That moment when you feel like you’ve just run a marathon in the kitchen is one of the best adrenaline rushes on earth, but it is often thankless. Last night, it wasn’t…. a moment I want to record here for posterity. One of the waitstaff came into the kitchen after about a four hour run and said:
Ticket times were on point. You guys rock.
I swear to God I almost started crying, because emotions were already running high in a “we made it” sort of way. The bar was busier than usual due to the Washington Capitals game (which we won- go Caps), and to say it was relentless was an understatement, especially with only me, one other cook, and a dishwasher. It really helped that this same waitress took time out to help us expo, which is shorthand for calling out to us what she needed and in what order, because we had so much food to hand out. She was the real hero. We were just background noise.
Generally, on nights that busy, there is a permanent expo- another cook or the kitchen manager- but no one expected us to be that busy on a Wednesday. Generally, expo is reserved for the weekend. This particular weekend is all hands on deck, because it’s a holiday known for three days of Bacchanalian splendor. It seems to defeat the purpose of the holiday. I can’t help but give thanks for the veterans who made it possible for us to have picnics and beer in our American egocentricity, when we forget that we get all these privileges for which they died to protect.
I know that I have ancestors who have died in wars, but I don’t have any friends who have. Luckily, all my friends who have served have made it home in one piece… but not necessarily in one peace. Because of this, I believe Thank You For Your Service is required viewing in addition to all your hot dogs and beer this weekend. Not only is it about death during wartime, but the aftermath of what those deaths do to the living, and the absolute hell the survivors go through in order to get help for it.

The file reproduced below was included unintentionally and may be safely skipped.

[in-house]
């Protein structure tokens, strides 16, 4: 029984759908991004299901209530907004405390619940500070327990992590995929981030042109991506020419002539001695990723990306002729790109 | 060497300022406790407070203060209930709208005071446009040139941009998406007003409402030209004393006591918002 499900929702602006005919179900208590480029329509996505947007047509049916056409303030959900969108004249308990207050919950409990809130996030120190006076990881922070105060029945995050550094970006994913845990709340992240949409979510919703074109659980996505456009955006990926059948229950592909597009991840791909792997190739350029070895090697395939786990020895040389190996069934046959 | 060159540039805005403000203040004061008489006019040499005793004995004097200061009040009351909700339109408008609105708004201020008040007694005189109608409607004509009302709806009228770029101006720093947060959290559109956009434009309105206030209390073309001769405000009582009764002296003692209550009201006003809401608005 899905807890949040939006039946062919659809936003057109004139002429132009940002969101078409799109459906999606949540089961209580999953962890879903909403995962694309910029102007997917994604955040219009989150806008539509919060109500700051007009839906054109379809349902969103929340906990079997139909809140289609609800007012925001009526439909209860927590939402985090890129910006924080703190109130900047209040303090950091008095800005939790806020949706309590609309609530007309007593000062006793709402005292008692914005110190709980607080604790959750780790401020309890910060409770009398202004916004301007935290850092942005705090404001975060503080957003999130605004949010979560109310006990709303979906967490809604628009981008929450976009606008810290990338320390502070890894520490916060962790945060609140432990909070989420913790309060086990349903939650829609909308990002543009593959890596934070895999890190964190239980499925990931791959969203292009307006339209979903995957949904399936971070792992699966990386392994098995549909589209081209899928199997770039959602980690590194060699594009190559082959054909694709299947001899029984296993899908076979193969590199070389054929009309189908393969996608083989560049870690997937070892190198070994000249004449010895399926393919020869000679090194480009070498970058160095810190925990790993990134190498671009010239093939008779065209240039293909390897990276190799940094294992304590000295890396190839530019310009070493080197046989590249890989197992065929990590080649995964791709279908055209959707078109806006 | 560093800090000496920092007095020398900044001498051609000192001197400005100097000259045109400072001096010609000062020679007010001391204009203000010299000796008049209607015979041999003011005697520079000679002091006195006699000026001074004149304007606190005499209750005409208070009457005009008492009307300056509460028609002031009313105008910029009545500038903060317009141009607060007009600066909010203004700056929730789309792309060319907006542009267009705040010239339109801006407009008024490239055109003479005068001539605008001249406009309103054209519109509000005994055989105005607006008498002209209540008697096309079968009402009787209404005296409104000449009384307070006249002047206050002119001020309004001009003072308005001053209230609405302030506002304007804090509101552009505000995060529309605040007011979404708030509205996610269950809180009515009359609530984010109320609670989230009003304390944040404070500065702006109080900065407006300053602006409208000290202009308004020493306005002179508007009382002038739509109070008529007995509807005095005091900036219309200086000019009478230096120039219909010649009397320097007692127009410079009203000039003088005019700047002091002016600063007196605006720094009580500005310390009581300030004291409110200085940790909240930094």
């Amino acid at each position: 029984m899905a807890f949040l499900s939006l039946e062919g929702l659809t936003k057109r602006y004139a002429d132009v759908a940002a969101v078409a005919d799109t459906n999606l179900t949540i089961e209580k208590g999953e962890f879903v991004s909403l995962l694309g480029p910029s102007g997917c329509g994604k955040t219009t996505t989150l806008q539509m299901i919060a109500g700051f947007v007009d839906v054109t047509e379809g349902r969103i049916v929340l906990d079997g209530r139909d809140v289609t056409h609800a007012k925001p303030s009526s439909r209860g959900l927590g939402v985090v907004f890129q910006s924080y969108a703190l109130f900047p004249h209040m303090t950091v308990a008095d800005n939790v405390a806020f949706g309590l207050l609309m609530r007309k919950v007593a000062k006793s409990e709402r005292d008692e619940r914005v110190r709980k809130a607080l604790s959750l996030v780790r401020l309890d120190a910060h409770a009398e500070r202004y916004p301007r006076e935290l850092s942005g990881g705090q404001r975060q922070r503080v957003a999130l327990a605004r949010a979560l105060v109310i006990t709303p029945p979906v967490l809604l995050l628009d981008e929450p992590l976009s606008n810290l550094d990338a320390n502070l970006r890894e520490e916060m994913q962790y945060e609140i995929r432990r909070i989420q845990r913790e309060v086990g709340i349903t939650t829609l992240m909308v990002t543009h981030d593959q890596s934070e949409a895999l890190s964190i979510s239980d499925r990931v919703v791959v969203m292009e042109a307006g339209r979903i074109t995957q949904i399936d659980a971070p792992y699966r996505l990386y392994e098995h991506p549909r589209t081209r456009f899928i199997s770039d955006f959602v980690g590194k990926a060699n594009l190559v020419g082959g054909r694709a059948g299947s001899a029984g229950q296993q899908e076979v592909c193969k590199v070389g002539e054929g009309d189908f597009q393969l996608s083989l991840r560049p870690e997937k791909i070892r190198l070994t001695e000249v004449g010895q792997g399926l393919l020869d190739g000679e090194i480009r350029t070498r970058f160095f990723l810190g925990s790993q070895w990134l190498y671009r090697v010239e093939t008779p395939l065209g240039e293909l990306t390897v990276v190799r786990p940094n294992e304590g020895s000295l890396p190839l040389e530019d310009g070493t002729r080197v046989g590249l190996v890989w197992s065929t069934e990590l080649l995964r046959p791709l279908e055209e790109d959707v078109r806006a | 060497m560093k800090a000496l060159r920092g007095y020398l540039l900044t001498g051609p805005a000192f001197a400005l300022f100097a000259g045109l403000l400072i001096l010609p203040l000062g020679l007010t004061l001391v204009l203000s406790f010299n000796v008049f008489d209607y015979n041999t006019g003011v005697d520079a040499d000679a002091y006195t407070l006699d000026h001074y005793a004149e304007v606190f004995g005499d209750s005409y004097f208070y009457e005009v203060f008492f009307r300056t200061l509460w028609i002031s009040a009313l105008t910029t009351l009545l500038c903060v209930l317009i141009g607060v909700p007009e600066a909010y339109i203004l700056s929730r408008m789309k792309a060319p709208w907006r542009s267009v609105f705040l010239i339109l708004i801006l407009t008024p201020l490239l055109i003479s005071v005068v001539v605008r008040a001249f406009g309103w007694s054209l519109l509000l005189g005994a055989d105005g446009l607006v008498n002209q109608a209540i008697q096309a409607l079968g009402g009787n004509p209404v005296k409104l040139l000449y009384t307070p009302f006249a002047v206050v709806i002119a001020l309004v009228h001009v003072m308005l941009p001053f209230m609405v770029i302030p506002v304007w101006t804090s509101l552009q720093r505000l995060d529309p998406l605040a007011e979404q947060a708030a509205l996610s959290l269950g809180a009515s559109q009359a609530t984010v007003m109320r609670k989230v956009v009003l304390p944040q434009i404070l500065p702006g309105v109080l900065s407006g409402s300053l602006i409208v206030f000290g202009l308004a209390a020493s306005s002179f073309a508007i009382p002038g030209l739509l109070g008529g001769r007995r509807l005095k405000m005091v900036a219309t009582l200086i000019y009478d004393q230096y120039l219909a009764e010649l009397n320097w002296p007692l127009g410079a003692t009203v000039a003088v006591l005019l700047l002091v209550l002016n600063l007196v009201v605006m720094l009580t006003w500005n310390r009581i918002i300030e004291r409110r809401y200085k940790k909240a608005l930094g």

So while I am slinging hash, I’ll be thinking about why. The above picture is one that I took at Arlington National Cemetery myself, surrounded by people ignoring the signs to be quiet and respectful.
This weekend, it’s them that deserve your praise. Being able to cook well is a distant thousandth compared to their bravery, even the cooks in the military. I haven’t done it, but I am assuming that cooking is even more stressful under the threat of the mess hall being bombed. It makes me grateful for everything I have, and everything I ever will.
My job is often thankless because I’m just doing what I’m paid to do. It’s nice to get thanked, but it is not necessary. I make good money to do what I do, and I am internally satisfied when it goes well.
If their job is thankless, we are not doing so well in the basic humanity department. So, no matter what you’re drinking this weekend, from Diet Cokes to margaritas, raise a glass to the fallen. It’s the least we can do because they allow us to drink them. If you see a veteran this weekend, make sure to say “thank you for your service and sacrifice.” This is because it ignores how they might feel about why they did what they did, and how they might feel about what the top brass asked them to do. It is a simple acknowledgement that when you sign on the dotted line, you serve and you sacrifice.. no matter the administration or the justification for the fight.
Yes, Memorial Day honors those who have lost their lives, but at the same time, it is not a bad thing to honor the living while we’re at it. Some soldiers suffer incredible survivors’ guilt, and though it is inappropriate to say so, you never know what kind of sacrifice you’re honoring that day…. and maybe, just maybe, it is exactly what that soldier needs to hear at the time he or she needs to hear it.